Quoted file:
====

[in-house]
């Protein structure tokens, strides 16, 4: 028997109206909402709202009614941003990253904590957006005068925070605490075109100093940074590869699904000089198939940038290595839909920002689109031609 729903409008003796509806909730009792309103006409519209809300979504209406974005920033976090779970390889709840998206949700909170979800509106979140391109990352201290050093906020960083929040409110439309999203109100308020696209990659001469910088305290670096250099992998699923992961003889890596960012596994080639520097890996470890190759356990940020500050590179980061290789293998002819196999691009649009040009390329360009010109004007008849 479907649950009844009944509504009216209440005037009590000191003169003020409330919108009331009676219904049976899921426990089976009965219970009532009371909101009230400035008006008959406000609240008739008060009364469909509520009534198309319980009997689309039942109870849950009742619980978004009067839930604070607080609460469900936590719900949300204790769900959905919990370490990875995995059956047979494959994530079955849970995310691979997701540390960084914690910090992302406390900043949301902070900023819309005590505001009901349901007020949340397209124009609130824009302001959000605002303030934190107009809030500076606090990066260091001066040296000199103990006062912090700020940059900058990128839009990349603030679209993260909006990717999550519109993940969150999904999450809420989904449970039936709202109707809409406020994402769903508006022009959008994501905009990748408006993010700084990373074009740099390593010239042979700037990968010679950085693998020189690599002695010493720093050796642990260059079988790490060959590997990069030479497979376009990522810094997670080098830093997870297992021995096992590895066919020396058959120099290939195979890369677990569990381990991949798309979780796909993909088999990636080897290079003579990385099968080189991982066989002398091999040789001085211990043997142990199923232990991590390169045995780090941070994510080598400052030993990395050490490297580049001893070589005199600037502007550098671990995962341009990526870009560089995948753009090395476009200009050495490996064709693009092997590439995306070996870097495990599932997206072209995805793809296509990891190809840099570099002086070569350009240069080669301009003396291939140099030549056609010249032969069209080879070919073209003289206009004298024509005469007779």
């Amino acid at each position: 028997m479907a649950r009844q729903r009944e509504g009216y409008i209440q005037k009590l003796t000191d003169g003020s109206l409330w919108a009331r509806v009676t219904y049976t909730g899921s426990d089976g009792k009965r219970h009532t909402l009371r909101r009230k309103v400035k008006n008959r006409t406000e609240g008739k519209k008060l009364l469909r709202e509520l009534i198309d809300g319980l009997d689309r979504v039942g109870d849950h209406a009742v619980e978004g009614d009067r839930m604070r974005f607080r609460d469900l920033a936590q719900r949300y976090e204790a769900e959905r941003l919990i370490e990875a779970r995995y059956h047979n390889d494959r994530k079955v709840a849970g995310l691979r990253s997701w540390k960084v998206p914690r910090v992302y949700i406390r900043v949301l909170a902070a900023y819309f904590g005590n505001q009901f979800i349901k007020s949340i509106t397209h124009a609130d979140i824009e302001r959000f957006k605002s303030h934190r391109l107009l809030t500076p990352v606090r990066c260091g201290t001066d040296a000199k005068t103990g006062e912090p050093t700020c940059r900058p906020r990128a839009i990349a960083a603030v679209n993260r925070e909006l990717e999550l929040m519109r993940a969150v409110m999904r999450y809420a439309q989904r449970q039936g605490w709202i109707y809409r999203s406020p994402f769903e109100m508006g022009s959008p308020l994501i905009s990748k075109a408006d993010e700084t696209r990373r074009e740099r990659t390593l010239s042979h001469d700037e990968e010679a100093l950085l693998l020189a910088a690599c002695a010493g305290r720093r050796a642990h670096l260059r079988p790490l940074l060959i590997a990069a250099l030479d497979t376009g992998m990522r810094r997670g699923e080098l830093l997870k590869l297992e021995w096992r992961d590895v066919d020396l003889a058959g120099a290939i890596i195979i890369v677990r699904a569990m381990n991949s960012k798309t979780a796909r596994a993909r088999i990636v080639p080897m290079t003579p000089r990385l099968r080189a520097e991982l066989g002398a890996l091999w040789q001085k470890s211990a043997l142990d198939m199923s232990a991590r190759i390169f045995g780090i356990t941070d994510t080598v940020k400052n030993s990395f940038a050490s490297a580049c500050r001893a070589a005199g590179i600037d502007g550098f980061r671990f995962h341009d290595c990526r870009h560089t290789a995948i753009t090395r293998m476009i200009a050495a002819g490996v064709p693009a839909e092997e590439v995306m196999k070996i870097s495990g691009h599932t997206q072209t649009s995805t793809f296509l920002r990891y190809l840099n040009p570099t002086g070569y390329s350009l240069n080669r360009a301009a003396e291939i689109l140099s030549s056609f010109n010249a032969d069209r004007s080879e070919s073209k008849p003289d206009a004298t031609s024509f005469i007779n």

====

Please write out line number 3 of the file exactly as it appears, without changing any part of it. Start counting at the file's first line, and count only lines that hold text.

């Amino acid at each position: 028997m479907a649950r009844q729903r009944e509504g009216y409008i209440q005037k009590l003796t000191d003169g003020s109206l409330w919108a009331r509806v009676t219904y049976t909730g899921s426990d089976g009792k009965r219970h009532t909402l009371r909101r009230k309103v400035k008006n008959r006409t406000e609240g008739k519209k008060l009364l469909r709202e509520l009534i198309d809300g319980l009997d689309r979504v039942g109870d849950h209406a009742v619980e978004g009614d009067r839930m604070r974005f607080r609460d469900l920033a936590q719900r949300y976090e204790a769900e959905r941003l919990i370490e990875a779970r995995y059956h047979n390889d494959r994530k079955v709840a849970g995310l691979r990253s997701w540390k960084v998206p914690r910090v992302y949700i406390r900043v949301l909170a902070a900023y819309f904590g005590n505001q009901f979800i349901k007020s949340i509106t397209h124009a609130d979140i824009e302001r959000f957006k605002s303030h934190r391109l107009l809030t500076p990352v606090r990066c260091g201290t001066d040296a000199k005068t103990g006062e912090p050093t700020c940059r900058p906020r990128a839009i990349a960083a603030v679209n993260r925070e909006l990717e999550l929040m519109r993940a969150v409110m999904r999450y809420a439309q989904r449970q039936g605490w709202i109707y809409r999203s406020p994402f769903e109100m508006g022009s959008p308020l994501i905009s990748k075109a408006d993010e700084t696209r990373r074009e740099r990659t390593l010239s042979h001469d700037e990968e010679a100093l950085l693998l020189a910088a690599c002695a010493g305290r720093r050796a642990h670096l260059r079988p790490l940074l060959i590997a990069a250099l030479d497979t376009g992998m990522r810094r997670g699923e080098l830093l997870k590869l297992e021995w096992r992961d590895v066919d020396l003889a058959g120099a290939i890596i195979i890369v677990r699904a569990m381990n991949s960012k798309t979780a796909r596994a993909r088999i990636v080639p080897m290079t003579p000089r990385l099968r080189a520097e991982l066989g002398a890996l091999w040789q001085k470890s211990a043997l142990d198939m199923s232990a991590r190759i390169f045995g780090i356990t941070d994510t080598v940020k400052n030993s990395f940038a050490s490297a580049c500050r001893a070589a005199g590179i600037d502007g550098f980061r671990f995962h341009d290595c990526r870009h560089t290789a995948i753009t090395r293998m476009i200009a050495a002819g490996v064709p693009a839909e092997e590439v995306m196999k070996i870097s495990g691009h599932t997206q072209t649009s995805t793809f296509l920002r990891y190809l840099n040009p570099t002086g070569y390329s350009l240069n080669r360009a301009a003396e291939i689109l140099s030549s056609f010109n010249a032969d069209r004007s080879e070919s073209k008849p003289d206009a004298t031609s024509f005469i007779n």